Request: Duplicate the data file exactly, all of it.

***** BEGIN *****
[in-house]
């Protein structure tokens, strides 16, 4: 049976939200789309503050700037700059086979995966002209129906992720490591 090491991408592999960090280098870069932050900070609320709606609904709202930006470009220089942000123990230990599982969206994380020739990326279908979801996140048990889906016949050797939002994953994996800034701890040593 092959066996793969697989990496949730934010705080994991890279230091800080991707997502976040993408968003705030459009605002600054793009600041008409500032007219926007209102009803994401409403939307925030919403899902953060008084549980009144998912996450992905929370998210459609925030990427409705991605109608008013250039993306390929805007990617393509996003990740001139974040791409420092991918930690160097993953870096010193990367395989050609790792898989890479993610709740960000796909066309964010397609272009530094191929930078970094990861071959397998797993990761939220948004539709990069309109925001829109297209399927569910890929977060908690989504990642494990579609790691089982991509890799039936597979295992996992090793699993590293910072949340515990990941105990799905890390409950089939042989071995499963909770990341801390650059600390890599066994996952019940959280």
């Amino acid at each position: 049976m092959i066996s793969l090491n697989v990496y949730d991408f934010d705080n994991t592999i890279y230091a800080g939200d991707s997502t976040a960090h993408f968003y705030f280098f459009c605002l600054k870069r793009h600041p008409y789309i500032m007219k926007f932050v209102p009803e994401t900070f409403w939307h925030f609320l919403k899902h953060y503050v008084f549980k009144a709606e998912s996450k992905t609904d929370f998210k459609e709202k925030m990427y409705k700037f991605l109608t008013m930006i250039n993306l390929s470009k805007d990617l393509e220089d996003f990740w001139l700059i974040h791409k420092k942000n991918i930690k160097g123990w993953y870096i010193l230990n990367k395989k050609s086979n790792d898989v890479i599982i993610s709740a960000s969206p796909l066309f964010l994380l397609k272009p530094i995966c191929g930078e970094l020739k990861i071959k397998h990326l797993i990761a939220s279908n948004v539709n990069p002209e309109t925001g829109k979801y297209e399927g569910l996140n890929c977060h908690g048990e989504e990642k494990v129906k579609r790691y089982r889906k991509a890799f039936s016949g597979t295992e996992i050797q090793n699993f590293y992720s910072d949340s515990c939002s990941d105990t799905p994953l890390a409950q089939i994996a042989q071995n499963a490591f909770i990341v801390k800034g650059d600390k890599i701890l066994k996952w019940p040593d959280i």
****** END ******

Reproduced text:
[in-house]
């Protein structure tokens, strides 16, 4: 049976939200789309503050700037700059086979995966002209129906992720490591 090491991408592999960090280098870069932050900070609320709606609904709202930006470009220089942000123990230990599982969206994380020739990326279908979801996140048990889906016949050797939002994953994996800034701890040593 092959066996793969697989990496949730934010705080994991890279230091800080991707997502976040993408968003705030459009605002600054793009600041008409500032007219926007209102009803994401409403939307925030919403899902953060008084549980009144998912996450992905929370998210459609925030990427409705991605109608008013250039993306390929805007990617393509996003990740001139974040791409420092991918930690160097993953870096010193990367395989050609790792898989890479993610709740960000796909066309964010397609272009530094191929930078970094990861071959397998797993990761939220948004539709990069309109925001829109297209399927569910890929977060908690989504990642494990579609790691089982991509890799039936597979295992996992090793699993590293910072949340515990990941105990799905890390409950089939042989071995499963909770990341801390650059600390890599066994996952019940959280």
């Amino acid at each position: 049976m092959i066996s793969l090491n697989v990496y949730d991408f934010d705080n994991t592999i890279y230091a800080g939200d991707s997502t976040a960090h993408f968003y705030f280098f459009c605002l600054k870069r793009h600041p008409y789309i500032m007219k926007f932050v209102p009803e994401t900070f409403w939307h925030f609320l919403k899902h953060y503050v008084f549980k009144a709606e998912s996450k992905t609904d929370f998210k459609e709202k925030m990427y409705k700037f991605l109608t008013m930006i250039n993306l390929s470009k805007d990617l393509e220089d996003f990740w001139l700059i974040h791409k420092k942000n991918i930690k160097g123990w993953y870096i010193l230990n990367k395989k050609s086979n790792d898989v890479i599982i993610s709740a960000s969206p796909l066309f964010l994380l397609k272009p530094i995966c191929g930078e970094l020739k990861i071959k397998h990326l797993i990761a939220s279908n948004v539709n990069p002209e309109t925001g829109k979801y297209e399927g569910l996140n890929c977060h908690g048990e989504e990642k494990v129906k579609r790691y089982r889906k991509a890799f039936s016949g597979t295992e996992i050797q090793n699993f590293y992720s910072d949340s515990c939002s990941d105990t799905p994953l890390a409950q089939i994996a042989q071995n499963a490591f909770i990341v801390k800034g650059d600390k890599i701890l066994k996952w019940p040593d959280i």